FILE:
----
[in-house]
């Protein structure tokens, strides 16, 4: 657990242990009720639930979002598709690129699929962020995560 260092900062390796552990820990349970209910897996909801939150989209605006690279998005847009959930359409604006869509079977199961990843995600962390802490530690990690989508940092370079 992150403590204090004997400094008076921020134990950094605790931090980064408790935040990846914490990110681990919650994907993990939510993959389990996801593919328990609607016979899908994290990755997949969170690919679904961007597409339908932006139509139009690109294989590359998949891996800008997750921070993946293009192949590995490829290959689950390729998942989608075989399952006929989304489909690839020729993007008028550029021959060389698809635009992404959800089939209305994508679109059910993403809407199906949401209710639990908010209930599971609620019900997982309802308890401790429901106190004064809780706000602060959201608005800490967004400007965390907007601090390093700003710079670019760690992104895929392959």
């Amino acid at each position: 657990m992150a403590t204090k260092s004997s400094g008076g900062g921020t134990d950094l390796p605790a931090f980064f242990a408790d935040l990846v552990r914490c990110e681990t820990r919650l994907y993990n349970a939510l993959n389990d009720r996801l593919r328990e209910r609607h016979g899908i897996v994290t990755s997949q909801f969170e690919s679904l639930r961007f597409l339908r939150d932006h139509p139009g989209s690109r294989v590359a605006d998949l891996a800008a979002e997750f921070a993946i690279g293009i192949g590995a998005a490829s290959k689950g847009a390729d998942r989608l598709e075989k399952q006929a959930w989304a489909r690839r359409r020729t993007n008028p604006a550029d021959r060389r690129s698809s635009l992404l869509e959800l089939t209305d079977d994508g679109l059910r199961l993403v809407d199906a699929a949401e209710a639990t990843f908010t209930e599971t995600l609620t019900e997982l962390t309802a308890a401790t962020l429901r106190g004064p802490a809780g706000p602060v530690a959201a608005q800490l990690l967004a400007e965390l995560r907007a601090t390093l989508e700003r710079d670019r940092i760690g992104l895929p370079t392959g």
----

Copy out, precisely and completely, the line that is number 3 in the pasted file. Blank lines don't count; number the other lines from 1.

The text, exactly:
């Amino acid at each position: 657990m992150a403590t204090k260092s004997s400094g008076g900062g921020t134990d950094l390796p605790a931090f980064f242990a408790d935040l990846v552990r914490c990110e681990t820990r919650l994907y993990n349970a939510l993959n389990d009720r996801l593919r328990e209910r609607h016979g899908i897996v994290t990755s997949q909801f969170e690919s679904l639930r961007f597409l339908r939150d932006h139509p139009g989209s690109r294989v590359a605006d998949l891996a800008a979002e997750f921070a993946i690279g293009i192949g590995a998005a490829s290959k689950g847009a390729d998942r989608l598709e075989k399952q006929a959930w989304a489909r690839r359409r020729t993007n008028p604006a550029d021959r060389r690129s698809s635009l992404l869509e959800l089939t209305d079977d994508g679109l059910r199961l993403v809407d199906a699929a949401e209710a639990t990843f908010t209930e599971t995600l609620t019900e997982l962390t309802a308890a401790t962020l429901r106190g004064p802490a809780g706000p602060v530690a959201a608005q800490l990690l967004a400007e965390l995560r907007a601090t390093l989508e700003r710079d670019r940092i760690g992104l895929p370079t392959g």